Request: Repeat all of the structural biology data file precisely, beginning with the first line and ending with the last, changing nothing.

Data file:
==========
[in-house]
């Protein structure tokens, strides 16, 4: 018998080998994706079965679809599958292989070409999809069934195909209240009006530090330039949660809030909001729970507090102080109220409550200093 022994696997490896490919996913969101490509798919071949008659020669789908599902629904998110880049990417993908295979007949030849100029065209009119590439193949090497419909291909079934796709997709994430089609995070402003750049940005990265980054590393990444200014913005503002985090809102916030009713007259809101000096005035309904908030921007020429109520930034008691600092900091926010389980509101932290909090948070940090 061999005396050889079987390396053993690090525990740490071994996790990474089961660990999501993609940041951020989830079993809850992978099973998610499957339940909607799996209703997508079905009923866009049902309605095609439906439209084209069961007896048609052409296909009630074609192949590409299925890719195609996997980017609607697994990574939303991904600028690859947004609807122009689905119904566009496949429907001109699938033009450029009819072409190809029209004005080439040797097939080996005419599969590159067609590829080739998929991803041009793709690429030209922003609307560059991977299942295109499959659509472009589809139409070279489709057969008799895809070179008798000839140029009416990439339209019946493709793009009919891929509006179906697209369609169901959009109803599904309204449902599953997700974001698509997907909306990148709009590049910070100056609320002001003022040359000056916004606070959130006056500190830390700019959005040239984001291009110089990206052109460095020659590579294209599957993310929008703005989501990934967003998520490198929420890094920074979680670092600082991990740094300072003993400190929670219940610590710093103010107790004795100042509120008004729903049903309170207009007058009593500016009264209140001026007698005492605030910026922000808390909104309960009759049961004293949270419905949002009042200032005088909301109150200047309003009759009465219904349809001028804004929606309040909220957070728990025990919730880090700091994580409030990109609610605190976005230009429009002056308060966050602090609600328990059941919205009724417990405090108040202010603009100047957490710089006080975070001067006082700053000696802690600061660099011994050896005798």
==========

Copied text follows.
[in-house]
């Protein structure tokens, strides 16, 4: 018998080998994706079965679809599958292989070409999809069934195909209240009006530090330039949660809030909001729970507090102080109220409550200093 022994696997490896490919996913969101490509798919071949008659020669789908599902629904998110880049990417993908295979007949030849100029065209009119590439193949090497419909291909079934796709997709994430089609995070402003750049940005990265980054590393990444200014913005503002985090809102916030009713007259809101000096005035309904908030921007020429109520930034008691600092900091926010389980509101932290909090948070940090 061999005396050889079987390396053993690090525990740490071994996790990474089961660990999501993609940041951020989830079993809850992978099973998610499957339940909607799996209703997508079905009923866009049902309605095609439906439209084209069961007896048609052409296909009630074609192949590409299925890719195609996997980017609607697994990574939303991904600028690859947004609807122009689905119904566009496949429907001109699938033009450029009819072409190809029209004005080439040797097939080996005419599969590159067609590829080739998929991803041009793709690429030209922003609307560059991977299942295109499959659509472009589809139409070279489709057969008799895809070179008798000839140029009416990439339209019946493709793009009919891929509006179906697209369609169901959009109803599904309204449902599953997700974001698509997907909306990148709009590049910070100056609320002001003022040359000056916004606070959130006056500190830390700019959005040239984001291009110089990206052109460095020659590579294209599957993310929008703005989501990934967003998520490198929420890094920074979680670092600082991990740094300072003993400190929670219940610590710093103010107790004795100042509120008004729903049903309170207009007058009593500016009264209140001026007698005492605030910026922000808390909104309960009759049961004293949270419905949002009042200032005088909301109150200047309003009759009465219904349809001028804004929606309040909220957070728990025990919730880090700091994580409030990109609610605190976005230009429009002056308060966050602090609600328990059941919205009724417990405090108040202010603009100047957490710089006080975070001067006082700053000696802690600061660099011994050896005798």